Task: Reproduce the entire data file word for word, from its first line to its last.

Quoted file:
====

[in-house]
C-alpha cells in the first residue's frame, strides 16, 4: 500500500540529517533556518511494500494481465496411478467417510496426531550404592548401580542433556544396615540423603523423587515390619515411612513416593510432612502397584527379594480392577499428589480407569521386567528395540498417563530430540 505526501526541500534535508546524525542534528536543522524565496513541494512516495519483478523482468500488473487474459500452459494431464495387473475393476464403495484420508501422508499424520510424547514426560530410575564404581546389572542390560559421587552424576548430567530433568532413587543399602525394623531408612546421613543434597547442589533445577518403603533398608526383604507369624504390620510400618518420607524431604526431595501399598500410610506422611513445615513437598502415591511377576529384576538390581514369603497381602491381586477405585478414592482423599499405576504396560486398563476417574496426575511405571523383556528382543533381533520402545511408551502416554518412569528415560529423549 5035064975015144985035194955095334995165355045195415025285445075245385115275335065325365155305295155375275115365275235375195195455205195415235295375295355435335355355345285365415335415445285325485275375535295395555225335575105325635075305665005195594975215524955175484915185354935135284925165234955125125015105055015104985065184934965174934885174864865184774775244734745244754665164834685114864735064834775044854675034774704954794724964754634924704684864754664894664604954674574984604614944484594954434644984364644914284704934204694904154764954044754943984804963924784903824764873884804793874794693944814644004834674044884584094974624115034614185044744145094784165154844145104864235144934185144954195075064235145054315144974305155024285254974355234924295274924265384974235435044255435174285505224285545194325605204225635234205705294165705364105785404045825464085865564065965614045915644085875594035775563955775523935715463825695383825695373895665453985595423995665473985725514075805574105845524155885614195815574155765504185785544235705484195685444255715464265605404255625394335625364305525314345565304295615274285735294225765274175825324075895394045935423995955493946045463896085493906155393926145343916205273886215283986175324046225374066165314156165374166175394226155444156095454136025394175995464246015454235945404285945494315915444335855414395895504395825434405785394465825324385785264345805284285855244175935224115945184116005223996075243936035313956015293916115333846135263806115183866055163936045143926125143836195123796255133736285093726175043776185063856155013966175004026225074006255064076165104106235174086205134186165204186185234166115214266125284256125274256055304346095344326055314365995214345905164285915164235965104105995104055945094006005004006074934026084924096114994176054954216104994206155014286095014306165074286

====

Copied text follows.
[in-house]
C-alpha cells in the first residue's frame, strides 16, 4: 500500500540529517533556518511494500494481465496411478467417510496426531550404592548401580542433556544396615540423603523423587515390619515411612513416593510432612502397584527379594480392577499428589480407569521386567528395540498417563530430540 505526501526541500534535508546524525542534528536543522524565496513541494512516495519483478523482468500488473487474459500452459494431464495387473475393476464403495484420508501422508499424520510424547514426560530410575564404581546389572542390560559421587552424576548430567530433568532413587543399602525394623531408612546421613543434597547442589533445577518403603533398608526383604507369624504390620510400618518420607524431604526431595501399598500410610506422611513445615513437598502415591511377576529384576538390581514369603497381602491381586477405585478414592482423599499405576504396560486398563476417574496426575511405571523383556528382543533381533520402545511408551502416554518412569528415560529423549 5035064975015144985035194955095334995165355045195415025285445075245385115275335065325365155305295155375275115365275235375195195455205195415235295375295355435335355355345285365415335415445285325485275375535295395555225335575105325635075305665005195594975215524955175484915185354935135284925165234955125125015105055015104985065184934965174934885174864865184774775244734745244754665164834685114864735064834775044854675034774704954794724964754634924704684864754664894664604954674574984604614944484594954434644984364644914284704934204694904154764954044754943984804963924784903824764873884804793874794693944814644004834674044884584094974624115034614185044744145094784165154844145104864235144934185144954195075064235145054315144974305155024285254974355234924295274924265384974235435044255435174285505224285545194325605204225635234205705294165705364105785404045825464085865564065965614045915644085875594035775563955775523935715463825695383825695373895665453985595423995665473985725514075805574105845524155885614195815574155765504185785544235705484195685444255715464265605404255625394335625364305525314345565304295615274285735294225765274175825324075895394045935423995955493946045463896085493906155393926145343916205273886215283986175324046225374066165314156165374166175394226155444156095454136025394175995464246015454235945404285945494315915444335855414395895504395825434405785394465825324385785264345805284285855244175935224115945184116005223996075243936035313956015293916115333846135263806115183866055163936045143926125143836195123796255133736285093726175043776185063856155013966175004026225074006255064076165104106235174086205134186165204186185234166115214266125284256125274256055304346095344326055314365995214345905164285915164235965104105995104055945094006005004006074934026084924096114994176054954216104994206155014286095014306165074286